A while ago I was asked in comments about my OpenWRT IPv6 setup. So I decided to write a small note about it here in my blog. Sorry for missing some of the theory and the details – it’s meant for those who are in a hurry.
I use LineageOS and Magisk root (A magic tool that help Android Pay and root access coexist). With Lineage you can receive updates every week on monday (for my Oneplus 5T) and so far they’ve been really stable. All was good until the last update of may bricked my cellphone. As it turned out Lineage build was perfectly fine, the bug was with Magisk (Once I removed it and flashed the update – everything worked, except for Magisk). In this blog post I’ll tell about Magisk’s epic fail, and will provide a link to fixed Magisk version that doesn’t turn your phone into a
I recently got myself a OnePlus 5t cell phone. (Mostly because it’s fully supported by LineageOS which is IMO the best option you can get for your phone). Finally I got a few spare moments to design a nice 3-printed phone stand for it.
Okay, starting from right now my blog should be available via ipv6 as well.
This post covers my music player with web interface that I’ve added to my workshop (or, perhaps, I’d better call it “my lab”?) In this post I will walk through the messy details of making such a box and document all the tricky bits.
I have three devices in my bathroom: electric razor, trimmer for my beard and an electric toothbrush. Each of them comes with its own power brick and compete for a single 220v outlet. As a result I caught myself multiple times when at as one item of these is completely out of charge. Or, worse, the power bricks end up in a huge mess-o-wires you have to untangle. (like, the one you see on the left side of the photo below). And, since I deal with this in the morning when I’m in a rush to get myself out to work it’s even more annoying. At some moment I decided to fix that. I didn’t want to add more 220v outlets, since:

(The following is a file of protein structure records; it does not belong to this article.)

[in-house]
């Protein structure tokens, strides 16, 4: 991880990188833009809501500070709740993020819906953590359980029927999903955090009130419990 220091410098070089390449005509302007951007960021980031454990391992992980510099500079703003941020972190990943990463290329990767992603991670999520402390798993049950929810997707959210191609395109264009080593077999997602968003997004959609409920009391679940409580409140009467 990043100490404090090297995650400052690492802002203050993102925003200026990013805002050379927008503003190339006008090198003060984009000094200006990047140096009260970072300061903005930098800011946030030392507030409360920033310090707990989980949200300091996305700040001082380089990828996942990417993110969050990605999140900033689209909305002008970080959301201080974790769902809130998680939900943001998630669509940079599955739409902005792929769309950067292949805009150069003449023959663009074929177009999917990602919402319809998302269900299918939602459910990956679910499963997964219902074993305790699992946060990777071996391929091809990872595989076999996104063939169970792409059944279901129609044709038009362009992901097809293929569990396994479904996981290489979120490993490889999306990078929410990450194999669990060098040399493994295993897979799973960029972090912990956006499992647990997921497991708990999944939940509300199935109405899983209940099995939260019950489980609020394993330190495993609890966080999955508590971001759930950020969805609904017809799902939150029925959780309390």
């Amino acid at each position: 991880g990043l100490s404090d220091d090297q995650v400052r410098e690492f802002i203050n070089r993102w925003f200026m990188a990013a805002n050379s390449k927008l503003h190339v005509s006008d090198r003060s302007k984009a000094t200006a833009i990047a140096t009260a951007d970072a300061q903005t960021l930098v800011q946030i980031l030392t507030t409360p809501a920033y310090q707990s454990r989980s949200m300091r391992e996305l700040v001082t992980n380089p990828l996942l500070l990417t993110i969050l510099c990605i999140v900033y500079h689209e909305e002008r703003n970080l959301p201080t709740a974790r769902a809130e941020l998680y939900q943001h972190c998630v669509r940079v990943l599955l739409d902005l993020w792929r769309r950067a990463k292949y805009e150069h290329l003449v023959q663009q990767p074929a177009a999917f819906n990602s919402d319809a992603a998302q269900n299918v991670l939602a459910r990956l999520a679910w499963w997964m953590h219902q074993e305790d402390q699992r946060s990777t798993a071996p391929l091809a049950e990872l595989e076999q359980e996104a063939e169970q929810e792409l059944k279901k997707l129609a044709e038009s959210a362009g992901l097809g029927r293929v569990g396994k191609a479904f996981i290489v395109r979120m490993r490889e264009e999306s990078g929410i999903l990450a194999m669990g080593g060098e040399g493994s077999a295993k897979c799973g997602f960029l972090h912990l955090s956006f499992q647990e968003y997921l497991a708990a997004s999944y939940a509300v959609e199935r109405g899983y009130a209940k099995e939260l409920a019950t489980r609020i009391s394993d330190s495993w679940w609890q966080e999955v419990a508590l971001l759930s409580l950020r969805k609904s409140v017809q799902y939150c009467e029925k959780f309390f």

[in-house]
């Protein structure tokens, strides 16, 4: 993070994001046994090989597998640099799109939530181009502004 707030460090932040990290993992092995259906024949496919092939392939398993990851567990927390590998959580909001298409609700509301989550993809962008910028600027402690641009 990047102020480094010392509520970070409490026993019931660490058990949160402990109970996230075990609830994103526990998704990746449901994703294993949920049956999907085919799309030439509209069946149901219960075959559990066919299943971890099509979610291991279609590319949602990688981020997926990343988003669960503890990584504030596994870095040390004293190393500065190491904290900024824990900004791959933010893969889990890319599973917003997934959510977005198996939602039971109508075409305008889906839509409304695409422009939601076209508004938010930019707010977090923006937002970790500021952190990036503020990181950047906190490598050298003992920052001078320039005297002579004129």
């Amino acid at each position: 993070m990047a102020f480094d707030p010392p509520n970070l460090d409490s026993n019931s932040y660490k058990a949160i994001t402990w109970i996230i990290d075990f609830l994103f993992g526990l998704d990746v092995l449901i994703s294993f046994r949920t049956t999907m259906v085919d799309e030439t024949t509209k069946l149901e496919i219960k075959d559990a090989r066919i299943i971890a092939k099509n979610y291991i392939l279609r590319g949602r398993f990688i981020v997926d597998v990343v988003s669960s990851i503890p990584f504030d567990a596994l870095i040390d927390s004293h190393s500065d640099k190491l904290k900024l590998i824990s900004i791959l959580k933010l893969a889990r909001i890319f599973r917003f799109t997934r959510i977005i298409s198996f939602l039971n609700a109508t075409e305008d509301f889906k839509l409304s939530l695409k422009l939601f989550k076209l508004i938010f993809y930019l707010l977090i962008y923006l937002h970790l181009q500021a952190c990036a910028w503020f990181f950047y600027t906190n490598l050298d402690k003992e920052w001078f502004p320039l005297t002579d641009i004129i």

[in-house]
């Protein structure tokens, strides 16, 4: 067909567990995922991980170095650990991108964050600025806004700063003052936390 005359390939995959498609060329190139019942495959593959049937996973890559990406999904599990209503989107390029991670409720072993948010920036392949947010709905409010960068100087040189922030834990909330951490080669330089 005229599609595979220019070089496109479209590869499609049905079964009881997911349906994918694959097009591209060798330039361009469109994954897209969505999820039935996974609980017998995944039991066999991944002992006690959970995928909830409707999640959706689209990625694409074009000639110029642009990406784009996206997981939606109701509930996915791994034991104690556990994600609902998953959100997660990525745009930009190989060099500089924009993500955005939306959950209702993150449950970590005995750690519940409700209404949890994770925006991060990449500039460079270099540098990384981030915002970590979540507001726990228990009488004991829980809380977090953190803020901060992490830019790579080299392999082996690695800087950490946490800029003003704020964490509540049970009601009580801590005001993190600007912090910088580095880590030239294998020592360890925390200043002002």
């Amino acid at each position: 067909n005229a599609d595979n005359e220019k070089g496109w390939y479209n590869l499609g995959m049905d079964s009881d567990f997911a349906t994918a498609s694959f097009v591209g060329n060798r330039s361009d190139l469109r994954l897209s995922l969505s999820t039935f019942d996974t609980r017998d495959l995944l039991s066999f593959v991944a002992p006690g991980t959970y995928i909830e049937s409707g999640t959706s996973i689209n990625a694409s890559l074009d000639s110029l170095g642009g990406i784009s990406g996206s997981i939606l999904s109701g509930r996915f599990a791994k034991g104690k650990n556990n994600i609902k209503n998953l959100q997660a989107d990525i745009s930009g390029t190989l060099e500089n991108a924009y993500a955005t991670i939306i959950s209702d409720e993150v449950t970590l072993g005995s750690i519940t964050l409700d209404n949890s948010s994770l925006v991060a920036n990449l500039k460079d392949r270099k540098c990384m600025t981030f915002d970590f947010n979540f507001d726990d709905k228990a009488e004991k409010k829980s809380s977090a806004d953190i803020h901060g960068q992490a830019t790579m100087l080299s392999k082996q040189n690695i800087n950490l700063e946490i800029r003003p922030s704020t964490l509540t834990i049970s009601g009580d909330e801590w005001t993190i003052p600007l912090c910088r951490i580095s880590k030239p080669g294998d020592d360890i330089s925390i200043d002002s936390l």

a). It’s quite difficult in that particular case
b). I didn’t want to keep all power bricks plugged all the time any way – I never really trust cheap power bricks and for a reason!
c). The total length of the wires gathering dust would re
d). I needed a shelf for these anyway 😉
Therefore, armed with a 3d-printer and aliexpress I decided to make it a bit different. The result you can see on the right half of the photo below. Build details follow.
Besides, if you liked this design, you can grab it on my thingiverse (link at the very bottom of this post).
This small tutorial will cover how to clone complex 2d parts with a flatbed scanner, inkscape and freecad. You may use this for any complex shapes that are too tough to measure using calipers. This technique can also be used to reverse-engineer complex PCB shapes to aid in creating custom enclosures. As a small example I’ll clone part of my archery fingertab.
If you are someone with a software engineering background getting your hands dirty with hardware design, first thing you’d want to use – some kind of testing framework/runner for all the tests you write. If you are using myhdl you’ll already use all the stuff python offers for unit-testing.
But if you are using more conventional tools for a bigger project with a bunch of third-party libraries, chances are you are not happy with shitty bash/csh tools and instead of wasting the precious minutes of your life writing those you’d want to use something existing. After all, why reinvent the wheel?
In this post I will describe the troubles of integrating verilog simulators with existing test runners. Namely – ctest (that comes from cmake).
In this small note I’ll tell you how to turn an old MediaTek SoC-based cellphone,(The one that’s probably gathering dust somewhere on your shelf, with no updates from vendor) into… a server running Debian Stretch! I’ve done this for UMI-X2 and iOcean X8 and you can download ready to flash firmware for these devices at the bottom of this post. Since a typical Chinese mtk cellphone now features 2GB or more RAM and 4 or more ARM cores the result packs way more performance than a typical Raspberry PI.